Because of its pharmacological similarities to cocaine, Volkow’s team postulated that methylphenidate would cause a similar, but smaller, increase in dopamine. Volkow and her colleagues were rather surprised to find that the increase in dopamine was actually larger with methylphenidate than with cocaine.

The prevailing thoughts in the field in the late 1990s were that methylphenidate, which is widely metabolized, would not be absorbed into the brain in a significant enough quantity to achieve a clinically significant effect. It was further hypothesized that because the drug is absorbed slowly into the brain, rather than as a "rush" like cocaine, dopaminergic neurons would develop an adaptation response that would counteract the drug’s ability to increase dopamine.

It was not evident, according to Volkow, that therapeutic doses of the drug would increase dopamine at all, and several of Volkow’s fellow researchers thought it just might end up doing the opposite.

Volkow’s team used positron emission tomography (PET) to image a radioisotope (raclopride) that competed with endogenous dopamine for binding to the dopamine D2 receptor. Scans were done 60 minutes following administration of therapeutic oral doses of methylphenidate and 60 minutes after administration of a placebo control in 11 healthy male subjects.

The scans done after the subjects took methylphenidate showed a nearly 70 percent increase in extracellular dopamine in the striatum but not in the cerebellum.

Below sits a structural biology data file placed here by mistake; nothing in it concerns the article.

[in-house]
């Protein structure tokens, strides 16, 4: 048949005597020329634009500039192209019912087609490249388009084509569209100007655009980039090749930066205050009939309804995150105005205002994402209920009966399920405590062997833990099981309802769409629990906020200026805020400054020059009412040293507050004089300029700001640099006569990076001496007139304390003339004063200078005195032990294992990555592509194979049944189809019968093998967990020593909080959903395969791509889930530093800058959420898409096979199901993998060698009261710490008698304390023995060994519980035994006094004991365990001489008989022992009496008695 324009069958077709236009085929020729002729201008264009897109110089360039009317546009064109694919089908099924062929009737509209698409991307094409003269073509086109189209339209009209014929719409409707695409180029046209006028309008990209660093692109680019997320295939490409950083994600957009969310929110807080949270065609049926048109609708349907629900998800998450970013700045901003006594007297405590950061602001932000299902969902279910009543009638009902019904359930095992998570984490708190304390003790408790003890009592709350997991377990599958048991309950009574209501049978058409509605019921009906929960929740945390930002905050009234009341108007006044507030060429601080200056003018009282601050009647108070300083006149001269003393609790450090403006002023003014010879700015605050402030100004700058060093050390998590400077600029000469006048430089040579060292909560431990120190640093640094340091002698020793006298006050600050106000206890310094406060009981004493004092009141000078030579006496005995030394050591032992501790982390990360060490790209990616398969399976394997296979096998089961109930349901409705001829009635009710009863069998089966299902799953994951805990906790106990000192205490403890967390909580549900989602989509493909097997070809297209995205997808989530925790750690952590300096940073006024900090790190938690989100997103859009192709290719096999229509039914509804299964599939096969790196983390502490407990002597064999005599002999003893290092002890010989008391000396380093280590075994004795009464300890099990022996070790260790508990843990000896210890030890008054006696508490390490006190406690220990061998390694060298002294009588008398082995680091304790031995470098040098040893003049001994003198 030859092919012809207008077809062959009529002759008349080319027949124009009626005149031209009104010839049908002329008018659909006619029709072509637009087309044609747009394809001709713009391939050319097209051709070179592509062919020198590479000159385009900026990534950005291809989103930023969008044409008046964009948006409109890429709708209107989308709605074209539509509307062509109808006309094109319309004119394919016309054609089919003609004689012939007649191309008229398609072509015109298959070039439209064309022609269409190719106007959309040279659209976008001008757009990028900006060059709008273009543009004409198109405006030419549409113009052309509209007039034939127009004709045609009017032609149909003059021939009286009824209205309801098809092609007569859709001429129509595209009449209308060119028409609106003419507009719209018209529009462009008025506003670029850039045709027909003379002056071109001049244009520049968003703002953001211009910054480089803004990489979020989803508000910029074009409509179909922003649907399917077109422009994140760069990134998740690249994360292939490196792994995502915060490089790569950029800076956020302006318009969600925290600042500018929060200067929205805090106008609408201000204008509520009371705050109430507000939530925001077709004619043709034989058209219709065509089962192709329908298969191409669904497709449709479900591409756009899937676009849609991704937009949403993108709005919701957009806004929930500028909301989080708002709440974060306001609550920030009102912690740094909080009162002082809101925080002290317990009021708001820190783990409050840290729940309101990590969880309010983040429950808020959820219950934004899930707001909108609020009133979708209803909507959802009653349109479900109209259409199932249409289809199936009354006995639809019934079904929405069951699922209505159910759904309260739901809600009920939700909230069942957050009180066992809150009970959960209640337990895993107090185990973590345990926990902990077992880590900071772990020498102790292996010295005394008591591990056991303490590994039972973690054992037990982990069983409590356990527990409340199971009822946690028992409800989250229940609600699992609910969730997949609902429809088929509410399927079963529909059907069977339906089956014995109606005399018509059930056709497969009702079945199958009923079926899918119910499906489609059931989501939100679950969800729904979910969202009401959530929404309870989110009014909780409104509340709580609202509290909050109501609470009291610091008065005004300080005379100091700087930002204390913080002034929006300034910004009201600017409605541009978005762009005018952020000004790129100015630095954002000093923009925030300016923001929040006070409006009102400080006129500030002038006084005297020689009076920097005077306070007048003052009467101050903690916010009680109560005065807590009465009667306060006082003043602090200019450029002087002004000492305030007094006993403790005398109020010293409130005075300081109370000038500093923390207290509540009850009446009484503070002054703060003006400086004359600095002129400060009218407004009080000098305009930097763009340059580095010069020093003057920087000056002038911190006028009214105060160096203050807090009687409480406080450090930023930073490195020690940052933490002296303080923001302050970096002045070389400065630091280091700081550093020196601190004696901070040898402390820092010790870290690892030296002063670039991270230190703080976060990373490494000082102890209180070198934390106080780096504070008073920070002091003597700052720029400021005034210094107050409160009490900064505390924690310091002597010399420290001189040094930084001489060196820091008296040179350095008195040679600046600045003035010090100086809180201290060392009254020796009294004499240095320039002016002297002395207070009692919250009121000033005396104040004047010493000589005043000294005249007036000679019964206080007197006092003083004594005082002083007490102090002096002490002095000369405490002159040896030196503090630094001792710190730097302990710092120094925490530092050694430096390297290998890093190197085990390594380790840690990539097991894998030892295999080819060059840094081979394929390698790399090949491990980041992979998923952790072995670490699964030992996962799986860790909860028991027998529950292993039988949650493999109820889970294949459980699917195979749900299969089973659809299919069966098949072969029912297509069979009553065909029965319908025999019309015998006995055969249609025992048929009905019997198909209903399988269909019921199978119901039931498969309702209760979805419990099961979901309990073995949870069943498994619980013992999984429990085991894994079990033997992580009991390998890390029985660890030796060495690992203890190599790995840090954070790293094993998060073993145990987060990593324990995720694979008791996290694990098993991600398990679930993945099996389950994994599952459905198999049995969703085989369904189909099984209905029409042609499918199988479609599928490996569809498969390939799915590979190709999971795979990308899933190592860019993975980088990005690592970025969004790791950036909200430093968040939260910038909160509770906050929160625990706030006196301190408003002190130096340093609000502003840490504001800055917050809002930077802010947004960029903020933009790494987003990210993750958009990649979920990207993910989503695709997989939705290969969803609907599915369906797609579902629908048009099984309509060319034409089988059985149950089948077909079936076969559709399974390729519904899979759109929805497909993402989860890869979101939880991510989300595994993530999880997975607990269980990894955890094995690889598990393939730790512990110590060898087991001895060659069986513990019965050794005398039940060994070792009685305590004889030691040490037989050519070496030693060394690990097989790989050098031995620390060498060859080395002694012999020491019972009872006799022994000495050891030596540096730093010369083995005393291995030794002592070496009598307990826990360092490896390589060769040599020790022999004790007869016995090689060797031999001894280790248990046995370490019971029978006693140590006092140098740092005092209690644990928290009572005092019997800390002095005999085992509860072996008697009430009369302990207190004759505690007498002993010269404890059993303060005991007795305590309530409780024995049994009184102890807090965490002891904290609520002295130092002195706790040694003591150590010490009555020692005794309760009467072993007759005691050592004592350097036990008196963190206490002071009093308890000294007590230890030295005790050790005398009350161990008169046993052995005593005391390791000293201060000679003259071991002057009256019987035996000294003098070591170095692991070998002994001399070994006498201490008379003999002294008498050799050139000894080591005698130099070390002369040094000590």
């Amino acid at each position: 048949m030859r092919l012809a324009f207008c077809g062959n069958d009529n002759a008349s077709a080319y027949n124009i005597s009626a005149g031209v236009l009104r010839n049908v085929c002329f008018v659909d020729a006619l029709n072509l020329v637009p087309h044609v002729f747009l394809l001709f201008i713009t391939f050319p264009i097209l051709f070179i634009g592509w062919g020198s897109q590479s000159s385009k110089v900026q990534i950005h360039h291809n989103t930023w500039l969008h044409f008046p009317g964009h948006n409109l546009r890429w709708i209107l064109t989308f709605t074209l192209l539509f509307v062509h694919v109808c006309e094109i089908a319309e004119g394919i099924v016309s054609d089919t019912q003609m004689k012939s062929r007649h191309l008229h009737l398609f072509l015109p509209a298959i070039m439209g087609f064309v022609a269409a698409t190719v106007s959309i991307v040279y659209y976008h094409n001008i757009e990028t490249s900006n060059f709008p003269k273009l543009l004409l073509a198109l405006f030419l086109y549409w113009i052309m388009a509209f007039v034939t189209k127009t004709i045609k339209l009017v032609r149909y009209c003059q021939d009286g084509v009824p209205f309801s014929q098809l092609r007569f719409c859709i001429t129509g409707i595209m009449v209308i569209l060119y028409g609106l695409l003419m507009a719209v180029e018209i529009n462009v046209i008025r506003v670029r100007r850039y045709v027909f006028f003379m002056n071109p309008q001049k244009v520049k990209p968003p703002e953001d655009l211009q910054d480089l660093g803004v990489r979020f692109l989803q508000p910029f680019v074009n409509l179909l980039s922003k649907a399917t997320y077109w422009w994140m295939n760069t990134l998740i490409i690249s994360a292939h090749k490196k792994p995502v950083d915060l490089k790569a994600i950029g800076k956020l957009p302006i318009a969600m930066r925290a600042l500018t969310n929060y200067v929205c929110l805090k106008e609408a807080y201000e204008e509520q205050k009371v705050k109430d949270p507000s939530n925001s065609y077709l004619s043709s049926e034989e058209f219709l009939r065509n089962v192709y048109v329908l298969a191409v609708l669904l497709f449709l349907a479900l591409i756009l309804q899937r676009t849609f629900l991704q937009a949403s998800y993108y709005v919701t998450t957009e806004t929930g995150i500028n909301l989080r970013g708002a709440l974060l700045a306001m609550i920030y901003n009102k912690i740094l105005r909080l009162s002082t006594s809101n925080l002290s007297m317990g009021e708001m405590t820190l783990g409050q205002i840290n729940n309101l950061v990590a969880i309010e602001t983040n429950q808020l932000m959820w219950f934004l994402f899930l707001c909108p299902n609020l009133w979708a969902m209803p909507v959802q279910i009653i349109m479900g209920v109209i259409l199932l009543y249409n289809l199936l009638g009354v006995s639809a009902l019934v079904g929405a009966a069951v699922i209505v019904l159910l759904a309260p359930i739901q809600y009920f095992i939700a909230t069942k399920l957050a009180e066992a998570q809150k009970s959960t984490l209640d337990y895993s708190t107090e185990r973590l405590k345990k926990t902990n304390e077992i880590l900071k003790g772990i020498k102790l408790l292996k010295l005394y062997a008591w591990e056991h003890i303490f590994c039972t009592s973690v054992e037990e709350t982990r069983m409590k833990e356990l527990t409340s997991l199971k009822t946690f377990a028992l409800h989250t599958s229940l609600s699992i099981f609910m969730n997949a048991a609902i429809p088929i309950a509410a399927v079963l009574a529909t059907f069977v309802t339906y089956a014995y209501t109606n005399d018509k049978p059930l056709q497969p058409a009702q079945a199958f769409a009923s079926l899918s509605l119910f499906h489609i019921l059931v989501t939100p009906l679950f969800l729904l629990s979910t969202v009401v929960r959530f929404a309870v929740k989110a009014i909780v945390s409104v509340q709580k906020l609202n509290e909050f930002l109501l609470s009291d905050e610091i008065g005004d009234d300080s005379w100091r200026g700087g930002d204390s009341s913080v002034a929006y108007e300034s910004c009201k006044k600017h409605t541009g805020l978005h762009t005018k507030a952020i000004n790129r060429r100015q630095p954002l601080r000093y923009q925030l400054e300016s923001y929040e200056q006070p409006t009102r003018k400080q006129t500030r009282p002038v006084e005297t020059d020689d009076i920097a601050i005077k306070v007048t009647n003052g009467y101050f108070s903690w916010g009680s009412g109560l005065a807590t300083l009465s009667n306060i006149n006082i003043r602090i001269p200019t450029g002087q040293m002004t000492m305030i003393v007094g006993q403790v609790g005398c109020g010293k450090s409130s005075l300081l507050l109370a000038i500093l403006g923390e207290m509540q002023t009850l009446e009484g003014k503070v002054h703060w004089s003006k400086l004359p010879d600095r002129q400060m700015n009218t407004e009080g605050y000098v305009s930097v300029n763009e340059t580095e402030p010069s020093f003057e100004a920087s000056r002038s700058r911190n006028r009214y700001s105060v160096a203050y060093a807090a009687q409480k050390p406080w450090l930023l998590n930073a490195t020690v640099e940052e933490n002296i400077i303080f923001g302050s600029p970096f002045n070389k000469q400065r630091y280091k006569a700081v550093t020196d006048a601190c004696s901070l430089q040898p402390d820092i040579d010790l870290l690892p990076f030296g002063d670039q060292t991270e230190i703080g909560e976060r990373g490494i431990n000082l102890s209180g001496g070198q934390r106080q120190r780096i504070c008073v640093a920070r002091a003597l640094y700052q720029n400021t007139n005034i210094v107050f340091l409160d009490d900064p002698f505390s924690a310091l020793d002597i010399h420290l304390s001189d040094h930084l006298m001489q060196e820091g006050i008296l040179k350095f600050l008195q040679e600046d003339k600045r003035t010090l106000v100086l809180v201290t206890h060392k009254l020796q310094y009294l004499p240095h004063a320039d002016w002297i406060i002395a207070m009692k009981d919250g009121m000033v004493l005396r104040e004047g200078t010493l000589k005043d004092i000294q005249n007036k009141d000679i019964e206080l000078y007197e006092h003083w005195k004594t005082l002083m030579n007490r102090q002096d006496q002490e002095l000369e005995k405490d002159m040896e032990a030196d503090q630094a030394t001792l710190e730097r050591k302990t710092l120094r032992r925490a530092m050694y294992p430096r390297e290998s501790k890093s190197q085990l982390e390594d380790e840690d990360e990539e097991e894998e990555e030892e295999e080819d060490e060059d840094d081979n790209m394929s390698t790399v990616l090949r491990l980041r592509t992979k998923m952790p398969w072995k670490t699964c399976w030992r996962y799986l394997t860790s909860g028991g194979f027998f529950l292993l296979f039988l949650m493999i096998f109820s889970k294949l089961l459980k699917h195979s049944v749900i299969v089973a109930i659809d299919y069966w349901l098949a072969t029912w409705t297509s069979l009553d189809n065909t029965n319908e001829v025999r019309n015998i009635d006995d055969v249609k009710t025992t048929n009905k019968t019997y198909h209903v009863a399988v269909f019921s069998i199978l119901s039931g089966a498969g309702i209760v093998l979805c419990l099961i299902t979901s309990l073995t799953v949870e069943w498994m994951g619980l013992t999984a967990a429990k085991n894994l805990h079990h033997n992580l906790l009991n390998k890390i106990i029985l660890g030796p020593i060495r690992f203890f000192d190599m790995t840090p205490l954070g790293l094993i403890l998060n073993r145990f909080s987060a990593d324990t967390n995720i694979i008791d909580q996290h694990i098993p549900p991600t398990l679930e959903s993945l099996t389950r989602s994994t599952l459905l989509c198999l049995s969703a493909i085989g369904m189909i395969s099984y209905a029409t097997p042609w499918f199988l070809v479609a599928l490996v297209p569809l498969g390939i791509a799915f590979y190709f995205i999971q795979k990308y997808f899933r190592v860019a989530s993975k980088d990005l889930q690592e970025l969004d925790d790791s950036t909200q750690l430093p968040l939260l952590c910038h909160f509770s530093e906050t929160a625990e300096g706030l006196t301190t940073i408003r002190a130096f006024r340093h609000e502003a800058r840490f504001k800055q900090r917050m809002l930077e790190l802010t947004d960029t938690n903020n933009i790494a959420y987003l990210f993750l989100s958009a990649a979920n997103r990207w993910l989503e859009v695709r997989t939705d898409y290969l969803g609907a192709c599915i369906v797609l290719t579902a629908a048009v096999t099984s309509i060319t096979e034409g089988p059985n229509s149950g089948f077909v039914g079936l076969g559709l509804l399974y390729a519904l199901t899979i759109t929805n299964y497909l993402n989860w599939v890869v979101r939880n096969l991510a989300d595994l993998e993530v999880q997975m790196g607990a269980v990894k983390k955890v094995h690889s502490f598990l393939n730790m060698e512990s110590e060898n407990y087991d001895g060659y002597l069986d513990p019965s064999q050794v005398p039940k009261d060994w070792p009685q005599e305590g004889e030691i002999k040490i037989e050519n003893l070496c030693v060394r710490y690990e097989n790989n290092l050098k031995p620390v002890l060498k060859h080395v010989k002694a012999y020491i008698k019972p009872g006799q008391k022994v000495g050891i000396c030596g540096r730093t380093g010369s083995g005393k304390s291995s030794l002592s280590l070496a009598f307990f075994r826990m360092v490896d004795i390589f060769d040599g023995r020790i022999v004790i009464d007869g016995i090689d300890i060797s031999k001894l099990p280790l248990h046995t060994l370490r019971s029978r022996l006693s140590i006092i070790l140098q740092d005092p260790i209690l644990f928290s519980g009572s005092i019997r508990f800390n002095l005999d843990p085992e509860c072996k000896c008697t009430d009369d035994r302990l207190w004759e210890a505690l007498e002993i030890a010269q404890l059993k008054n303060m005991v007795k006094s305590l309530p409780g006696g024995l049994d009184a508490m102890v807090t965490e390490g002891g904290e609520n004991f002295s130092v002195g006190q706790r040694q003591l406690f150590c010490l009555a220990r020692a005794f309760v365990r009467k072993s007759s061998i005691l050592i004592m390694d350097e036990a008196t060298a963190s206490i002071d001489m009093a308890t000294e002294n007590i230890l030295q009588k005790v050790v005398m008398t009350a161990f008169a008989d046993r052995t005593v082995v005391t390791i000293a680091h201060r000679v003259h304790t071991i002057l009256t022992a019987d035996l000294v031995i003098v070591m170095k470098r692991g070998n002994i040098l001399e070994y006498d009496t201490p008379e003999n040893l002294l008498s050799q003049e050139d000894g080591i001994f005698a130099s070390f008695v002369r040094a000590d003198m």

"What we show [in the current study] unequivocally," Volkow told Psychiatric News, "is that [methylphenidate] is significantly increasing extracellular dopamine levels. And you can then show that by increasing dopamine, the activity of that system is going to be amplified when you give the drug. That means that you are amplifying the system that is the one that signals salience and motivation. And so you understand why it would improve the performance of some children in school because it increases motivation and it increases the salience of the stimulation, so the child pays more attention with the drug than without it."

Volkow and her colleagues are repeating the same protocol in a group of ADHD adult volunteers.

"We don’t have any reason to believe that the results would be any different," she told Psychiatric News.

"Therapeutic Doses of Oral Methylphenidate Significantly Increase Extracellular Dopamine in the Human Brain" is posted on the Web at www.jneurosci.org as a "Rapid Communication."

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PET scan images, taken at the level of the striatum (left) and the cerebellum (right) of a radiotracer specific to dopamine D2 receptors, show reduced binding of the tracer in the striatum after administration of 60 mg of oral methylphenidate (bottom) compared with placebo (top).